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Julia Winter

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since Aug 31, 2012
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Pediatrician with a Master's Degree in Nutritional Sciences. Moved to Portland, Oregon in the summer of 2013. Took Geoff Lawton's first online PDC in 2014.
Moved from south central WI to Portland, OR
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Recent posts by Julia Winter

When I lived in Wisconsin, it seemed like Holstein steers were considered "hamburger beef."  I can't say I have any personal experience with it.  I'd be a little concerned that they will require at least some grain to gain weight, since their genetics are developed on being fed more than just grass.

Dairy cattle are not dual purpose - they just don't make good beef.  You might want to get two and plan on eating them yourself, before you sell them to others.  (Two because cattle don't like to be alone.)
4 days ago
I think walnut oil could work well.  It's not as saturated as coconut oil, but I don't think that's important if you're using it to brush your teeth.  Generally brushing is effective because it removes any bits of food (that the bacterial colonies could utilize to fuel tooth decay) and it disturbs and partially destroys the bacterial colonies.

Coconut oil has a reputation for being anti-bacterial and I honestly don't know how that works.  Walnut oil doesn't have that reputation, as far as I know, but I don't know much about walnut oil (other than it is delicious, and expensive, and a source of omega threes).
1 week ago
Thanks for another interesting video, Matt.  FYI, my professors pronounced vagus "vay-gus," but I'm sure it's pronounced differently in different places. 

My definition of constipation is similar to yours, but it includes the consistency of the stool.  If the stool is hard it has a tendency to clump together and make large "rocks," and that's not good.  The frequency of stool passage isn't really important - it's the ease of stool passage.  A breastfeeding baby can go days between BMs.  This is because most of the milk is absorbed, but also because a baby doesn't move around much, and moving around is a stimulant for your gut moving.  If you eat a couple bites of food and then you have abdominal pain, that's often constipation as well.  (OK, if you eat a couple bites of food and your abdominal pain culminates in diarrhea, that's obviously a different thing, although also a demonstration of the gastrocolic reflex.)
1 week ago
Erica has a patreon account, and is posting a lot of excellent content there:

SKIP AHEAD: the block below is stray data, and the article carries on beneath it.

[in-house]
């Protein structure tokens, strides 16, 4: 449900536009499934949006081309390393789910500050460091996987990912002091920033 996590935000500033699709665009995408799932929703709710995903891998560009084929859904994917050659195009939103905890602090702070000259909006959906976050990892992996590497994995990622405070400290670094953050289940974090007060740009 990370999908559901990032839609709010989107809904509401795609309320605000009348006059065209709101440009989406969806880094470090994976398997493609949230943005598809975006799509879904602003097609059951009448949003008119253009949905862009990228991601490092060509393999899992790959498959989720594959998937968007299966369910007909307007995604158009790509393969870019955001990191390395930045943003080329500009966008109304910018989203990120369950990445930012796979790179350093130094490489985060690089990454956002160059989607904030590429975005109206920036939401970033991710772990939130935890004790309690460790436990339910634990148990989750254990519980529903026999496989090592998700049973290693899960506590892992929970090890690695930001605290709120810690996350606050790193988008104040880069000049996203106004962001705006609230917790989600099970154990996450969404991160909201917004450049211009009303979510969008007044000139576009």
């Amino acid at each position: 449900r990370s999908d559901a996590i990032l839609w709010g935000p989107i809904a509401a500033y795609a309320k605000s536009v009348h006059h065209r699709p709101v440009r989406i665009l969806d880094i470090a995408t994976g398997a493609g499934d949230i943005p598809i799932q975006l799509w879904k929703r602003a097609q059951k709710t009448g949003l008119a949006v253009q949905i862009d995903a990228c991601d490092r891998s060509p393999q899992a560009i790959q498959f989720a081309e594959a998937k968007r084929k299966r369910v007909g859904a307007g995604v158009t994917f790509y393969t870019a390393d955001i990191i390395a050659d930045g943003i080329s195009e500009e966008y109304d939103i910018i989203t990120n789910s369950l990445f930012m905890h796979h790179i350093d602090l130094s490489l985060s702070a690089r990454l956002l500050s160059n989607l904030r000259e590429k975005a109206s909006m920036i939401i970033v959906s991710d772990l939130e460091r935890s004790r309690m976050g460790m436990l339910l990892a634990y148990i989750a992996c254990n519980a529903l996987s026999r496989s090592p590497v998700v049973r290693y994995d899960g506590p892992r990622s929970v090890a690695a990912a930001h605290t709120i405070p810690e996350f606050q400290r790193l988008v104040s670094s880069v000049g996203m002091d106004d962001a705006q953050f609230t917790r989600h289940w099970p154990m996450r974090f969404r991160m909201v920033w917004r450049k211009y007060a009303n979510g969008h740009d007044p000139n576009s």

(Of course I would be remiss if I didn't note that Paul Wheaton, the Duke of Permaculture and proprietor of this website, also has a patreon: )

Word to the wise: if you are a patron, there is more content available to see.  It's a way to directly support creators you appreciate.
2 weeks ago

Patrick Kniesler wrote:you can find the short scratch version. It is not complete, but still backed up by citations.

I'm not sure if this link will work:

The gist seems to be that red meats are blameless.

That link didn't work for me, but this one does:  ; "Gout - the missing chapter from Good Calories, Bad Calories"

The argument is that sugar or more specifically fructose, is responsible for gout.  Fructose raises blood levels of uric acid.
2 weeks ago
I think a sort of cob is used as mortar.
2 weeks ago
Looking good - have you been able to cover that wood yet?  (I'm having a hard time using my Kubota because the tires are a little worn and I don't have enough traction now that it is wet.)
2 weeks ago
As I get older, my sleep gets more interrupted.  My mom, who is nearing 80, has a good attitude about night time wakefulness.  She says she just lies quietly and tells herself that she is still resting her body.  Of course, it helps if your schedule is more flexible.
2 weeks ago

Matt Walker wrote: Some day I will probably do a gene test, now that they are so common.  Do you know if the usual ones test for this?  I suppose I'll go look into it.  Thanks again!

Apparently 23 and me will test for them.  There's a test I can send on my patients that is aimed at psychiatric medications (it generates a list of recommended and not recommended medications in multiple categories) and it includes testing for at least a couple MTHFR mutations.
2 weeks ago
Matt, have you had any gene testing?  Specifically I'm wondering about the MTHFR mutation.  You can read about it here:

It's not especially associated with gut problems, but it is associated with depression and issues with B-vitamins.  The B vitamin issues may be bypassed via an all meat diet, sort of like the vitamin C issue,

Aside from that, wow, Matt, I'm sorry you had to go through all that, and I'm glad that you've found something that works for you!  I've had occasional gut issues (mine seem to be stress related, as in finals week when I was a student)but I can't imagine having an unhappy gut most of my life.  I'm glad your PCP is cool, and I'm sorry the first gastroenterologist you encountered was an old fart.
2 weeks ago